solution values and reported upper bounds for the
HarwellBoeing Matrixinstances, which are the commonly used
benchmark instances for this problem, were often very large
(e.g., up to 577%).
We present new mixedinteger programming approaches for the
problem, including one approach, which does not directly
formulate the problem as optimization problem, but as a series
of feasibility problems. We also discuss how these feasibility
problems can be encoded with various SATencodings, including
a new and specialised encoding which exploits a certain
staircasestructure occuring in the problem formulation. We
present computational results for all the algorithms,
including a comparison of the MIP and SATapproaches. Our
developed approaches allow to find the proven optimal solution
for eight instances from literature, where the optimal
solution was unknown and also provide reduced gaps for eleven
additional instances, including improved solution values for
seven instances, the largest optimality gap is now
46%. Instances based on the problem were submitted to the SAT
Competition 2020.
Video seminars spring 2020

Wednesday Jul 15 at 15:00
Naïve algorithm selection for SAT solving
(Stephan Gocht,
Lund University and University of Copenhagen)
Although solving propositional formulas is an NPcomplete
problem, stateoftheart SAT solvers are able to solve formulas
with millions of variables. To obtain good performance it is
necessary to configure parameters for heuristic
decisions. However, there is no single parameter configuration
that is perfect for all formulas, and choosing the parameters is
a difficult task. The standard approach is to evaluate different
configurations on some formulas and to choose the single
configuration, that performs best overall. This configuration,
which is called single best solver, is then used to solve new
unseen formulas. In this paper we demonstrate how random forests
can be used to choose a configuration dynamically based on
simple features of the formula. The evaluation shows that our
approach is able to outperform the single best solver on
formulas that are similar to the training set, but not on
formulas from completely new domains.

Friday Jun 26 at 10:00
Behind the scenes of chronological CDCL
(Sibylle Möhle and Armin Biere,
Johannes Kepler University Linz)
Combining conflictdriven clause learning (CDCL) with
chronological backtracking is challenging: Multiple invariants
considered crucial in modern SAT solvers are violated, if
after conflict analysis the solver does not jump to the
assertion level but to a higher decision level instead. In
their SAT'18 paper "Chronological Backtracking", Alexander
Nadel and Vadim Ryvchim provide a fix to this issue. Moreover,
their SAT solver implementing chronological backtracking won
the main track of the SAT Competition 2018. In our SAT'19
paper, "Backing Backtracking", we present a formalization and
generalization of this method. We prove its correctness and
provide an independent implementation.
In this seminar, we demonstrate the working of chronological
CDCL by means of an example. In this example, after a conflict
the conflicting clause contains only one literal at conflict
level. It is therefore used as a reason for backtracking, thus
saving the effort of conflict analysis. We further show which
invariants are violated and present new ones followed by a
discussion of the rules of our formal framework. We also shed
light onto implementation details, including those which are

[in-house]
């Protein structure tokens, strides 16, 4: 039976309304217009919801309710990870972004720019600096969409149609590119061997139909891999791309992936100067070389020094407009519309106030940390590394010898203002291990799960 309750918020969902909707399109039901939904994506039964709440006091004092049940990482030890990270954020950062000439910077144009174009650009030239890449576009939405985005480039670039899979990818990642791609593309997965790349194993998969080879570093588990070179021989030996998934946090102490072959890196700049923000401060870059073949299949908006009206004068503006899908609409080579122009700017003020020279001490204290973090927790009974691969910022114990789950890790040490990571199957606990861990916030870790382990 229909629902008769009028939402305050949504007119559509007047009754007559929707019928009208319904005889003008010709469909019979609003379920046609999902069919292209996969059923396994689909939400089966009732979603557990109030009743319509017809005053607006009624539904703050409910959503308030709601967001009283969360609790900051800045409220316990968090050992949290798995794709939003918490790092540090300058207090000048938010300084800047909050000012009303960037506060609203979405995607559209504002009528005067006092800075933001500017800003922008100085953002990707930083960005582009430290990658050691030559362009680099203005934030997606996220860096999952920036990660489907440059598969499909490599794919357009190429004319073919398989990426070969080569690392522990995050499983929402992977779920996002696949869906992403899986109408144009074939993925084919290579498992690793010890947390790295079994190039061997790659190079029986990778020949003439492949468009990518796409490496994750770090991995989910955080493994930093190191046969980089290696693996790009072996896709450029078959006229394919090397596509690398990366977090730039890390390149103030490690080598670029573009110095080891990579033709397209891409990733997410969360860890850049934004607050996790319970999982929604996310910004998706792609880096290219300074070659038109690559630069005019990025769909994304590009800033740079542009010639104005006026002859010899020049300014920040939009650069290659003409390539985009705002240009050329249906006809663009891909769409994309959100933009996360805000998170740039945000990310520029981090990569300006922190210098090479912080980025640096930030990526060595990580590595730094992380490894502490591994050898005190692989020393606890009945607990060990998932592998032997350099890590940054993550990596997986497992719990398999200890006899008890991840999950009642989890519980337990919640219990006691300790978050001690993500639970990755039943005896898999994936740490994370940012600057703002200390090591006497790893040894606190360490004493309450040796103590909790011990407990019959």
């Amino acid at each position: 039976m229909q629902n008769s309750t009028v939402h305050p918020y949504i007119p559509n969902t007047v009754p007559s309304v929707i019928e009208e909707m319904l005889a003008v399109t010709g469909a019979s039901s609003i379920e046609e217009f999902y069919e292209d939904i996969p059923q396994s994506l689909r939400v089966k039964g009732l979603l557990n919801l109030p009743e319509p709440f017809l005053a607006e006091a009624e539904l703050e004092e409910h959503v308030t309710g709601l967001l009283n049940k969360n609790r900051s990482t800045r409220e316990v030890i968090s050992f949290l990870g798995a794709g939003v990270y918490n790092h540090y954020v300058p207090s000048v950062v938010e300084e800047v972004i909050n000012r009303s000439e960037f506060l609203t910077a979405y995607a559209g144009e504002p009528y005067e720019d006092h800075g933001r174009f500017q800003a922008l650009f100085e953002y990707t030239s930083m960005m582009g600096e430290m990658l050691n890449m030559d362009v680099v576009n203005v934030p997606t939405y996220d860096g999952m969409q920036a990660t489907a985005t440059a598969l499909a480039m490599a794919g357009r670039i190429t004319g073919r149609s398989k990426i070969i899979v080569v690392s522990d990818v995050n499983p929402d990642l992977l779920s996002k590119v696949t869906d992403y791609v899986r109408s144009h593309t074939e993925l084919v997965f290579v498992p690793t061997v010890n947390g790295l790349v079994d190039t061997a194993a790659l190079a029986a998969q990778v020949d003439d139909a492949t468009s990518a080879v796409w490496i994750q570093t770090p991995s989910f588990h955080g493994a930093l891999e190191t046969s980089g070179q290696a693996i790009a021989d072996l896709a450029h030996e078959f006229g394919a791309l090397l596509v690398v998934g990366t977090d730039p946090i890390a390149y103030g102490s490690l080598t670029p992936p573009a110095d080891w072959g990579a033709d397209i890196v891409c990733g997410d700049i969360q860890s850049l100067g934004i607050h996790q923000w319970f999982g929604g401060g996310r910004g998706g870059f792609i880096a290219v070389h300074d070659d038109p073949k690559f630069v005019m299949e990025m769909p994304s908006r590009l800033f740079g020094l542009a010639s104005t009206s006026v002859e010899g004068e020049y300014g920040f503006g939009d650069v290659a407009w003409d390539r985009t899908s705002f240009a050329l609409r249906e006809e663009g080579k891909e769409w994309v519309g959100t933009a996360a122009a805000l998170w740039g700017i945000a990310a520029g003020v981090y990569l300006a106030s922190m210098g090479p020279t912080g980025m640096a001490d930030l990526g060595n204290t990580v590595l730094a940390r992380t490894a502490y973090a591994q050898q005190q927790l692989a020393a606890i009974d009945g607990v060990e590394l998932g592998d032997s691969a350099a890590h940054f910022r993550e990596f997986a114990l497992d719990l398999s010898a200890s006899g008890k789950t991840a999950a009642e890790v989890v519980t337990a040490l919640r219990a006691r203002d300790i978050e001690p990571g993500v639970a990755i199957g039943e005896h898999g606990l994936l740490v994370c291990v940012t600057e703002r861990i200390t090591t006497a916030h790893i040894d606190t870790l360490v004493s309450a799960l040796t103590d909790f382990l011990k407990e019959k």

not mentioned in our SAT'19 paper.

Monday Jun 22 at 13:30
McSplit: A partitioning algorithm for maximum common subgraph
problems
(Ciaran McCreesh and James Trimble,
University of Glasgow)
We will give a short introduction to McSplit, an algorithm for
the maximum common (connected) subgraph problem coauthored
with Patrick Prosser and presented at IJCAI 2017. McSplit
resembles a forwardchecking constraint programming algorithm,
but uses a partitioning data structure to store domains which
greatly reduces memory use and time per search node. We will
also present our recent work with Stephan Gocht and Jakob
Nordström on adding proof logging to the algorithm, turning
McSplit into a certifying algorithm whose outputs can be
independently verified.

Thursday Jun 18 at 20:30
A pseudoBoolean approach to nonlinear verification
(Vincent Liew,
University of Washington)
We discuss some new experimental results showing the promise
of using pseudoBoolean solvers, rather than SAT solvers, to
verify bitvector problems containing multiplication. We use
this approach to efficiently verify the commutativity of a
multiplier output bit by output bit. We also give some examples
of simple bitvector inequalities where the pseudoBoolean
approach significantly outperformed SAT solvers and even
bitvector solvers. Finally, we give some of our observations on
the strengths and weaknesses of different methods of conflict
analysis used by pseudoBoolean solvers.

Friday May 8 at 13:15
PseudoBoolean solvers for answer set programming
(Bart Bogaerts, Vrije Universiteit Brussel)
Answer set programming (ASP) is a wellestablished knowledge
representation formalism. Most ASP solvers are based on
(extensions of) technology from Boolean satisfiability
solving. While these solvers have shown to be very successful in
many practical applications, their strength is limited by their
underlying proof system, resolution. In this research, we
present a new tool LP2PB that translates ASP programs into
pseudoBoolean theories, for which solvers based on the
(stronger) cutting plane proof system exist. We evaluate our
tool, and the potential of cuttingplanebased solving for ASP
on traditional ASP benchmarks as well as benchmarks from
pseudoBoolean solving. Our results are mixed: overall,
traditional ASP solvers still outperform our translational
approach, but several benchmark families are identified where
the balance shifts the other way, thereby suggesting that
further investigation into a stronger proof system for ASP is
valuable.